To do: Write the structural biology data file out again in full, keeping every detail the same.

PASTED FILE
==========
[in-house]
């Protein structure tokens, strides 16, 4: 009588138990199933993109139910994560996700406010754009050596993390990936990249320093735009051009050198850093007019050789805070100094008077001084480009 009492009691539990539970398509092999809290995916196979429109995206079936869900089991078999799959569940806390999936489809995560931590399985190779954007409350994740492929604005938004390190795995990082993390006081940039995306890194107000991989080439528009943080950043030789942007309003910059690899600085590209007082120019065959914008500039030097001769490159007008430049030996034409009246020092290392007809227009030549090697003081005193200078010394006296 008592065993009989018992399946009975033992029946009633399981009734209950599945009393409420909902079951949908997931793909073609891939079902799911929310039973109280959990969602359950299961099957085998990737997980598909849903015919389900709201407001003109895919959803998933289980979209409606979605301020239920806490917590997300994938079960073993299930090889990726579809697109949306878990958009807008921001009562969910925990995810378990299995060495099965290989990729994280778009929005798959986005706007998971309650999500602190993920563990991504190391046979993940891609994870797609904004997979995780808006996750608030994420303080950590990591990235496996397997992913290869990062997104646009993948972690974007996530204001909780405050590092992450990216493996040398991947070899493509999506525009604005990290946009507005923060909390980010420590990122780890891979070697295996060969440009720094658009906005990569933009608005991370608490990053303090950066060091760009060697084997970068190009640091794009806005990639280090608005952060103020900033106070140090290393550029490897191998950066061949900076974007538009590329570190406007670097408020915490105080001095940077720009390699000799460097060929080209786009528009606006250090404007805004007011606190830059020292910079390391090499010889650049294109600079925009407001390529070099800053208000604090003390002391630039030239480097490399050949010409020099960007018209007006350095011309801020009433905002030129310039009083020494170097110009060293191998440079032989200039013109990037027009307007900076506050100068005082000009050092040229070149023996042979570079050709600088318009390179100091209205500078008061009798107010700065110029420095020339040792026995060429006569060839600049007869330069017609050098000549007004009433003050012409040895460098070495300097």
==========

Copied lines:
[in-house]
């Protein structure tokens, strides 16, 4: 009588138990199933993109139910994560996700406010754009050596993390990936990249320093735009051009050198850093007019050789805070100094008077001084480009 009492009691539990539970398509092999809290995916196979429109995206079936869900089991078999799959569940806390999936489809995560931590399985190779954007409350994740492929604005938004390190795995990082993390006081940039995306890194107000991989080439528009943080950043030789942007309003910059690899600085590209007082120019065959914008500039030097001769490159007008430049030996034409009246020092290392007809227009030549090697003081005193200078010394006296 008592065993009989018992399946009975033992029946009633399981009734209950599945009393409420909902079951949908997931793909073609891939079902799911929310039973109280959990969602359950299961099957085998990737997980598909849903015919389900709201407001003109895919959803998933289980979209409606979605301020239920806490917590997300994938079960073993299930090889990726579809697109949306878990958009807008921001009562969910925990995810378990299995060495099965290989990729994280778009929005798959986005706007998971309650999500602190993920563990991504190391046979993940891609994870797609904004997979995780808006996750608030994420303080950590990591990235496996397997992913290869990062997104646009993948972690974007996530204001909780405050590092992450990216493996040398991947070899493509999506525009604005990290946009507005923060909390980010420590990122780890891979070697295996060969440009720094658009906005990569933009608005991370608490990053303090950066060091760009060697084997970068190009640091794009806005990639280090608005952060103020900033106070140090290393550029490897191998950066061949900076974007538009590329570190406007670097408020915490105080001095940077720009390699000799460097060929080209786009528009606006250090404007805004007011606190830059020292910079390391090499010889650049294109600079925009407001390529070099800053208000604090003390002391630039030239480097490399050949010409020099960007018209007006350095011309801020009433905002030129310039009083020494170097110009060293191998440079032989200039013109990037027009307007900076506050100068005082000009050092040229070149023996042979570079050709600088318009390179100091209205500078008061009798107010700065110029420095020339040792026995060429006569060839600049007869330069017609050098000549007004009433003050012409040895460098070495300097």